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Jeanne Whitaker does not oppose the slogan "Black Power", however she identifies the distinction between power and violence. Mrs. Whitaker elaborates on the influence of non-violence that was rooted from Mahatma Gandhi's methodology and practice.
Mrs. Demos thanks Mrs. King for her Christmas card and expresses congratulations on the birth of Martin Luther III. Mrs. Demos goes on to provide Coretta with various updates occurring in her own life.
Sister Mary Leoline reflects upon her participation in the Selma-Montgomery March as a positive experience.
In this letter Dr. King expresses his appreciation for Mrs. Eaton's contribution of $500 to the Southern Christian Leadership Conference. Dr. King emphasizes the importance of such financial support in maintaining the organization's efforts.
Lyman Cady, of Westminister Presbyterian Church, expresses his support for Dr. King's recent book, "Where Do We Go From Here: Chaos or Community?" He also commends Dr. King's overall leadership throughout the Civil Rights Movement.
This pamphlet is from Dr. King's undergraduate alma mater, Morehouse College. The President of the institute, Benjamin E. Mays, is the author of , "A Brief Summary of Fifteen Years at Morehouse" which outlines the progress made during his presidency.
A correspondent from the American Broadcasting Company Network in Washington D.C. contacts Reverend Ralph Abernathy attempting to continue an interview previously scheduled with Dr. King before his death.
Georgia State Representative Julian Bond requests support for his Georgia House of Representatives re-election bid. Mr. Bond elaborates on planks in his campaign platform concerning education, housing, and employment. Bond was also a long time civil rights activist who helped found the Student Nonviolent Coordinating Committee.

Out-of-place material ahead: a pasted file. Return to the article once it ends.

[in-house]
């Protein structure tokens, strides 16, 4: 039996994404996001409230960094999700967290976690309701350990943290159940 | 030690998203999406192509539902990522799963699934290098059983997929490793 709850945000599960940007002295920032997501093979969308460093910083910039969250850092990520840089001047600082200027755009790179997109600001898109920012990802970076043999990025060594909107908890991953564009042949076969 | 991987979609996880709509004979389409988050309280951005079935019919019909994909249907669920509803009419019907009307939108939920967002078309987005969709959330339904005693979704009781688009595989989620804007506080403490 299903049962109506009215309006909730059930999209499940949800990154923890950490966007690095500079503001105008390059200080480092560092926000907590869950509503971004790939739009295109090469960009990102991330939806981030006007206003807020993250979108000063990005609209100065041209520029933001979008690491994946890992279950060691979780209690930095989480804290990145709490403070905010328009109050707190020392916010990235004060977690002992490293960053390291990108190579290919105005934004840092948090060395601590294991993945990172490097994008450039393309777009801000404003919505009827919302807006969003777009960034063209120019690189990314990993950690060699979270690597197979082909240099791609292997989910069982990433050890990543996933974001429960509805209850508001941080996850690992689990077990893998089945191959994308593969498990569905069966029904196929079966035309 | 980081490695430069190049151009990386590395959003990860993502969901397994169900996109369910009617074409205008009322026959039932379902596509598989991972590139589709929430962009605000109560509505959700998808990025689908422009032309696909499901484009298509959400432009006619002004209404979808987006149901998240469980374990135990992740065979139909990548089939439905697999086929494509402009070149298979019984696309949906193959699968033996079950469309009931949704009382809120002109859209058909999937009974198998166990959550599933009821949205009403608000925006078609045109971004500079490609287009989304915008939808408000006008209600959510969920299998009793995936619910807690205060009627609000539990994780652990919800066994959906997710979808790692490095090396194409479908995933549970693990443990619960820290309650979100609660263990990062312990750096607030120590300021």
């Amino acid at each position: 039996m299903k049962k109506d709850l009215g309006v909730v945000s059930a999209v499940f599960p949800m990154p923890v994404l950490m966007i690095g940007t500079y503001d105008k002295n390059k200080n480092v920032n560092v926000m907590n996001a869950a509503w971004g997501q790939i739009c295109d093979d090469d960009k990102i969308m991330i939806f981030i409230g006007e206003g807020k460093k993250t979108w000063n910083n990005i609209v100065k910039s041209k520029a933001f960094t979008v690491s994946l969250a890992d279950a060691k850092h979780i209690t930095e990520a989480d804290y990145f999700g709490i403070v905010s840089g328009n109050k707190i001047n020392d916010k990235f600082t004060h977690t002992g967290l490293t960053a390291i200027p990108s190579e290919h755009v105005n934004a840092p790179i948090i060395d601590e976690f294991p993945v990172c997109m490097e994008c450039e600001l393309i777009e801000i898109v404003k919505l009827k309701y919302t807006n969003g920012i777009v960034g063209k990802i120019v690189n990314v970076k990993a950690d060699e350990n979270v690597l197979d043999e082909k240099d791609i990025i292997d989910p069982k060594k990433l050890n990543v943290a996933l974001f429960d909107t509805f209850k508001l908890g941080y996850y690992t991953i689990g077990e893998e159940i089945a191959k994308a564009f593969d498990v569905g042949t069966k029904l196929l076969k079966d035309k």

Dr. King makes one of his first public statements opposing the war in Vietnam during the SCLC Convention held in Birmingham. According to King, "Neither the American people nor the people of North Vietnam is the enemy. The true enemy is war itself, and people on both sides are trapped in its inexorable destruction."
Dr. King writes President Johnson about the issues Negroes are facing in Mississippi, where they were being denied the right to vote. King calls Johnson's attention to the Mississippi Freedom Democratic Party, which was engaged in a struggle for representation against the National Democratic Party as well as the political network of Mississippi.
Frances Smith, Promotion Director for the Christian journal "Christianity and Crisis," asks Dr. King to write a few sentences regarding the "need for continuing analysis of the civil rights movement from the Christian perspective."
John Collision writes Dr. King regarding race relations in America. Collision wants Dr. King to understand that majority of whites have no hatred toward blacks, but instead "a strangeness" and questioning of why people are different shades.
Dr. King states that the SCLC is a non-partisan organization and that he cannot endorse a political party or candidate. He then goes on to express gratitude for Senator Kennedy and Mayor Hartsfield for their continuous support and leadership.
Carey B. Preston of the Alpha Kappa Alpha Sorority thanks Dr. King for his willingness to participate in the Forty-first Boule held in Philadelphia.